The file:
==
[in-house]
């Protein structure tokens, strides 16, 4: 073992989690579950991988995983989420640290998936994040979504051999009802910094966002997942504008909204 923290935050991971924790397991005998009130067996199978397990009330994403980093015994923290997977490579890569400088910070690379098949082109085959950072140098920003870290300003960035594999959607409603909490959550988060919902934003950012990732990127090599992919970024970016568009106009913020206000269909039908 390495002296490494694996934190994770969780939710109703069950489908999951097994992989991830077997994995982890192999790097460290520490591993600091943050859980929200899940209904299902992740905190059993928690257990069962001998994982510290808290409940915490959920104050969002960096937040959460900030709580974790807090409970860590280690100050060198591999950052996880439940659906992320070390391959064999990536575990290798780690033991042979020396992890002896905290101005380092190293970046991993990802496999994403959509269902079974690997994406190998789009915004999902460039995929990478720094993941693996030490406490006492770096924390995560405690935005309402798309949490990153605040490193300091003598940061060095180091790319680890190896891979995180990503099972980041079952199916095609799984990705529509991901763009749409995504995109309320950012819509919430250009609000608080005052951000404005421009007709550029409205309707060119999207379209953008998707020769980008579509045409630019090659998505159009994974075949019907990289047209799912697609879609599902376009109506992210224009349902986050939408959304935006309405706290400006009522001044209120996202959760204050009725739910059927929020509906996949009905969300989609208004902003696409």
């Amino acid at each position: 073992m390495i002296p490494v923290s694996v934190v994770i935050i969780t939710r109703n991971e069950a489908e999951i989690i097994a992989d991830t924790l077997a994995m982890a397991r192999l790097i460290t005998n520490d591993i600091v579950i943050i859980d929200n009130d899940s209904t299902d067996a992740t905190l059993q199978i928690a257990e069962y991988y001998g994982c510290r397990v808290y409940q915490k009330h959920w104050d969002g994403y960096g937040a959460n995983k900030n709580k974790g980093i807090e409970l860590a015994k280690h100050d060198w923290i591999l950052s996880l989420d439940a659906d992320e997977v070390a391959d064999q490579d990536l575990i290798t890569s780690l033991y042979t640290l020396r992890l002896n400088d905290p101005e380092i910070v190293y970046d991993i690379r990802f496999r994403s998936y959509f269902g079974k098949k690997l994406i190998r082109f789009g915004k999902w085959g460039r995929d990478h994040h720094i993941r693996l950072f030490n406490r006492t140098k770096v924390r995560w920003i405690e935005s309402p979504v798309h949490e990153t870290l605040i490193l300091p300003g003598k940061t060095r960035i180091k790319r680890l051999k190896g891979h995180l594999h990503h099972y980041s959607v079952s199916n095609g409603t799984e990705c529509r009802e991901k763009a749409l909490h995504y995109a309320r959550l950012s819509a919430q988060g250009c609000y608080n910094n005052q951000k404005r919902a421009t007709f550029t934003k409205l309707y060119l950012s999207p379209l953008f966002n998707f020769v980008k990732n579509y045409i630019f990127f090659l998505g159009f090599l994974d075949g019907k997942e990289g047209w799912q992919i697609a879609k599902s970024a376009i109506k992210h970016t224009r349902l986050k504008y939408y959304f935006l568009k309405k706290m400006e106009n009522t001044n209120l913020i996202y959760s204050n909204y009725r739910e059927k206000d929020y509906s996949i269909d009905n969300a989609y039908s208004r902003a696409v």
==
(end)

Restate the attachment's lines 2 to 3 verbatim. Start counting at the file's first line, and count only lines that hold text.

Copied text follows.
């Protein structure tokens, strides 16, 4: 073992989690579950991988995983989420640290998936994040979504051999009802910094966002997942504008909204 923290935050991971924790397991005998009130067996199978397990009330994403980093015994923290997977490579890569400088910070690379098949082109085959950072140098920003870290300003960035594999959607409603909490959550988060919902934003950012990732990127090599992919970024970016568009106009913020206000269909039908 390495002296490494694996934190994770969780939710109703069950489908999951097994992989991830077997994995982890192999790097460290520490591993600091943050859980929200899940209904299902992740905190059993928690257990069962001998994982510290808290409940915490959920104050969002960096937040959460900030709580974790807090409970860590280690100050060198591999950052996880439940659906992320070390391959064999990536575990290798780690033991042979020396992890002896905290101005380092190293970046991993990802496999994403959509269902079974690997994406190998789009915004999902460039995929990478720094993941693996030490406490006492770096924390995560405690935005309402798309949490990153605040490193300091003598940061060095180091790319680890190896891979995180990503099972980041079952199916095609799984990705529509991901763009749409995504995109309320950012819509919430250009609000608080005052951000404005421009007709550029409205309707060119999207379209953008998707020769980008579509045409630019090659998505159009994974075949019907990289047209799912697609879609599902376009109506992210224009349902986050939408959304935006309405706290400006009522001044209120996202959760204050009725739910059927929020509906996949009905969300989609208004902003696409």
């Amino acid at each position: 073992m390495i002296p490494v923290s694996v934190v994770i935050i969780t939710r109703n991971e069950a489908e999951i989690i097994a992989d991830t924790l077997a994995m982890a397991r192999l790097i460290t005998n520490d591993i600091v579950i943050i859980d929200n009130d899940s209904t299902d067996a992740t905190l059993q199978i928690a257990e069962y991988y001998g994982c510290r397990v808290y409940q915490k009330h959920w104050d969002g994403y960096g937040a959460n995983k900030n709580k974790g980093i807090e409970l860590a015994k280690h100050d060198w923290i591999l950052s996880l989420d439940a659906d992320e997977v070390a391959d064999q490579d990536l575990i290798t890569s780690l033991y042979t640290l020396r992890l002896n400088d905290p101005e380092i910070v190293y970046d991993i690379r990802f496999r994403s998936y959509f269902g079974k098949k690997l994406i190998r082109f789009g915004k999902w085959g460039r995929d990478h994040h720094i993941r693996l950072f030490n406490r006492t140098k770096v924390r995560w920003i405690e935005s309402p979504v798309h949490e990153t870290l605040i490193l300091p300003g003598k940061t060095r960035i180091k790319r680890l051999k190896g891979h995180l594999h990503h099972y980041s959607v079952s199916n095609g409603t799984e990705c529509r009802e991901k763009a749409l909490h995504y995109a309320r959550l950012s819509a919430q988060g250009c609000y608080n910094n005052q951000k404005r919902a421009t007709f550029t934003k409205l309707y060119l950012s999207p379209l953008f966002n998707f020769v980008k990732n579509y045409i630019f990127f090659l998505g159009f090599l994974d075949g019907k997942e990289g047209w799912q992919i697609a879609k599902s970024a376009i109506k992210h970016t224009r349902l986050k504008y939408y959304f935006l568009k309405k706290m400006e106009n009522t001044n209120l913020i996202y959760s204050n909204y009725r739910e059927k206000d929020y509906s996949i269909d009905n969300a989609y039908s208004r902003a696409v």